|This article does not cite any references or sources. (December 2009)|
|Systematic (IUPAC) name|
|Mol. mass||333.135 g/mol|
|(what is this?)|
Brivudine is a similar drug to acyclovir[clarification needed]. The compound was first synthesized by scientists at the University of Birmingham in the UK in the 1970s. It was shown to be a potent inhibitor of the herpes simplex virus Type 1 (HSV-1) as well as the varicella zoster virus (VZV) by Erik De Clercq at the Rega Institute for Medical Research in Belgium in 1979. In the 1980s the drug became commercially available in East Germany, where it was marketed as Helpin by a pharmaceutical company called Berlin-Chemie.
Mechanism of Action
Brivudine is an analogue of the nucleoside thymidine. The drug works because it is able to be incorporated into the viral DNA, but then blocks the action of DNA polymerases, thus inhibiting viral replication. The active compound is the 5'-triphosphate of BVDU, which is formed in subsequent phosphorylations by viral thymidine kinase and presumably by nucleoside diphosphate kinase.
A Cochrane Systematic Review examined the effectiveness of multiple antiviral drugs in the treatment of herpes simplex virus epithelial keratitis. Brivudine was found to be significantly more effective than idoxuridine in increasing the number of successfully healed eyes of participants.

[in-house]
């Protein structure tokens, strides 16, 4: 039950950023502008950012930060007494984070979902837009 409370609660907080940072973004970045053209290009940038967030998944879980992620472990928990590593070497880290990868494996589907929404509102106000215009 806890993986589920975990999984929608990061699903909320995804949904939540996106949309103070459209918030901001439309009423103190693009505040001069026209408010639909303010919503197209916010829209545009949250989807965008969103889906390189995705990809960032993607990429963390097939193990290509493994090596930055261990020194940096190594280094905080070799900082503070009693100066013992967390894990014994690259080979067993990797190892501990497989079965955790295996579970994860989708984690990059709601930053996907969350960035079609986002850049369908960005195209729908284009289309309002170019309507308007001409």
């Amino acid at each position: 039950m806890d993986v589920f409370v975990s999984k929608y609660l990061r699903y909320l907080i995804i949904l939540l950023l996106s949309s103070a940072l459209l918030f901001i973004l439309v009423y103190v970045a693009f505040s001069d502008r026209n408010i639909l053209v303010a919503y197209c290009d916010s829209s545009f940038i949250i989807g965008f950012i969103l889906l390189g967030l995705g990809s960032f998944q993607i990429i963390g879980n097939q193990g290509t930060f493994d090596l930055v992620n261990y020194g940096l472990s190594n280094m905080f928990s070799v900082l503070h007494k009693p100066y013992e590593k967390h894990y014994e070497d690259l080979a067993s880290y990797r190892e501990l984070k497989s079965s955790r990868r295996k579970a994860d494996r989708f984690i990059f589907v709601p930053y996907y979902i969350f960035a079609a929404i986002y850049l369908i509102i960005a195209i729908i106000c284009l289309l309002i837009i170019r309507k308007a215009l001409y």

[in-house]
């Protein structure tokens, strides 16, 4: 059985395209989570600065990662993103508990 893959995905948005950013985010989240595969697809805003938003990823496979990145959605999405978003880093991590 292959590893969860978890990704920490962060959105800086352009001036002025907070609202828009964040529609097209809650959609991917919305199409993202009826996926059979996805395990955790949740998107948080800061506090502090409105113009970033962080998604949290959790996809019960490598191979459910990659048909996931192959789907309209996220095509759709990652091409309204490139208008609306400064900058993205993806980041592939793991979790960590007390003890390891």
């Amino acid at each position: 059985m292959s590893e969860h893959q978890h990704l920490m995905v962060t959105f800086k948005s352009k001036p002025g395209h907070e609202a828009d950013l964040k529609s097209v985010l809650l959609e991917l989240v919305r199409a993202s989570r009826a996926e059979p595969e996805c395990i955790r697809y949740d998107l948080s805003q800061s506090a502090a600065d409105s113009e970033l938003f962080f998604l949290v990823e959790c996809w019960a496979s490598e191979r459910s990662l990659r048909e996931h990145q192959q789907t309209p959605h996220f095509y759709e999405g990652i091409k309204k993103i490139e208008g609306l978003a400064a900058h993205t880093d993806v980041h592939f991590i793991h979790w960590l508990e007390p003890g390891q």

The drug's name
Brivudine derives from the drug's chemical name of bromovinyldeoxyuridine or BVDU for short. The drug's full chemical description is (E)-5-(2-bromovinyl)-2-deoxyuridine. It is also sold as Bridic, Brivox, Brivudin, Helpin, Zerpex, Zonavir and Zostex.
Brivudine main supplier is Berlin-Chemie, now part of Italy's Menarini Group. The drug is approved for sale in Austria, Belgium, Germany, Greece, Italy, Luxembourg, Portugal and Spain. In Central America is provided Menarini Centro America and Wyeth.